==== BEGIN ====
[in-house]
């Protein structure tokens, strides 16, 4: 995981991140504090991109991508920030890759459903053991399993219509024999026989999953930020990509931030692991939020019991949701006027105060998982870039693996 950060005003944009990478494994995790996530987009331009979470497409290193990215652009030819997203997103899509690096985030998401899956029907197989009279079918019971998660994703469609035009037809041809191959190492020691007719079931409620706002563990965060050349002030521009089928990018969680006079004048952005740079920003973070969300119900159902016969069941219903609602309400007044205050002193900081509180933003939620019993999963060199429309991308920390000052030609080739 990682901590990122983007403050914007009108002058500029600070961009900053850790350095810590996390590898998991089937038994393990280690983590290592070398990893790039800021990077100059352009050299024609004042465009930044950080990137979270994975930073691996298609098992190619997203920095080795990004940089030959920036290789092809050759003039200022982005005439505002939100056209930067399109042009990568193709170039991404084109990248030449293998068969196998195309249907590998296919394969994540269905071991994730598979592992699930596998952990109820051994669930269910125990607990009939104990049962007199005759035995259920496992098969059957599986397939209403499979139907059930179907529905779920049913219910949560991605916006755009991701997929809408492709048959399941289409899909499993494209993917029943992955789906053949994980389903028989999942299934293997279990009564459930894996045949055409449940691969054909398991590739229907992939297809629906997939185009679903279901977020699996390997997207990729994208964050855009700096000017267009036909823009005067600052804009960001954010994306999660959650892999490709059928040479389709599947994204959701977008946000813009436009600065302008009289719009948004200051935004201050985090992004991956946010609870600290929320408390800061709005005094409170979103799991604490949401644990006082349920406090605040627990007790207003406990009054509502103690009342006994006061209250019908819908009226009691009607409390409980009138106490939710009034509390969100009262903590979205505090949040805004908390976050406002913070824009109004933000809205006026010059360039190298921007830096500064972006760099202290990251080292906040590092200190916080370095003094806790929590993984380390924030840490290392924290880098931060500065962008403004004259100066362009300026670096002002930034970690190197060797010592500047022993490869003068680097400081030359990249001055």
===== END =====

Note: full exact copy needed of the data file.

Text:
[in-house]
């Protein structure tokens, strides 16, 4: 995981991140504090991109991508920030890759459903053991399993219509024999026989999953930020990509931030692991939020019991949701006027105060998982870039693996 950060005003944009990478494994995790996530987009331009979470497409290193990215652009030819997203997103899509690096985030998401899956029907197989009279079918019971998660994703469609035009037809041809191959190492020691007719079931409620706002563990965060050349002030521009089928990018969680006079004048952005740079920003973070969300119900159902016969069941219903609602309400007044205050002193900081509180933003939620019993999963060199429309991308920390000052030609080739 990682901590990122983007403050914007009108002058500029600070961009900053850790350095810590996390590898998991089937038994393990280690983590290592070398990893790039800021990077100059352009050299024609004042465009930044950080990137979270994975930073691996298609098992190619997203920095080795990004940089030959920036290789092809050759003039200022982005005439505002939100056209930067399109042009990568193709170039991404084109990248030449293998068969196998195309249907590998296919394969994540269905071991994730598979592992699930596998952990109820051994669930269910125990607990009939104990049962007199005759035995259920496992098969059957599986397939209403499979139907059930179907529905779920049913219910949560991605916006755009991701997929809408492709048959399941289409899909499993494209993917029943992955789906053949994980389903028989999942299934293997279990009564459930894996045949055409449940691969054909398991590739229907992939297809629906997939185009679903279901977020699996390997997207990729994208964050855009700096000017267009036909823009005067600052804009960001954010994306999660959650892999490709059928040479389709599947994204959701977008946000813009436009600065302008009289719009948004200051935004201050985090992004991956946010609870600290929320408390800061709005005094409170979103799991604490949401644990006082349920406090605040627990007790207003406990009054509502103690009342006994006061209250019908819908009226009691009607409390409980009138106490939710009034509390969100009262903590979205505090949040805004908390976050406002913070824009109004933000809205006026010059360039190298921007830096500064972006760099202290990251080292906040590092200190916080370095003094806790929590993984380390924030840490290392924290880098931060500065962008403004004259100066362009300026670096002002930034970690190197060797010592500047022993490869003068680097400081030359990249001055």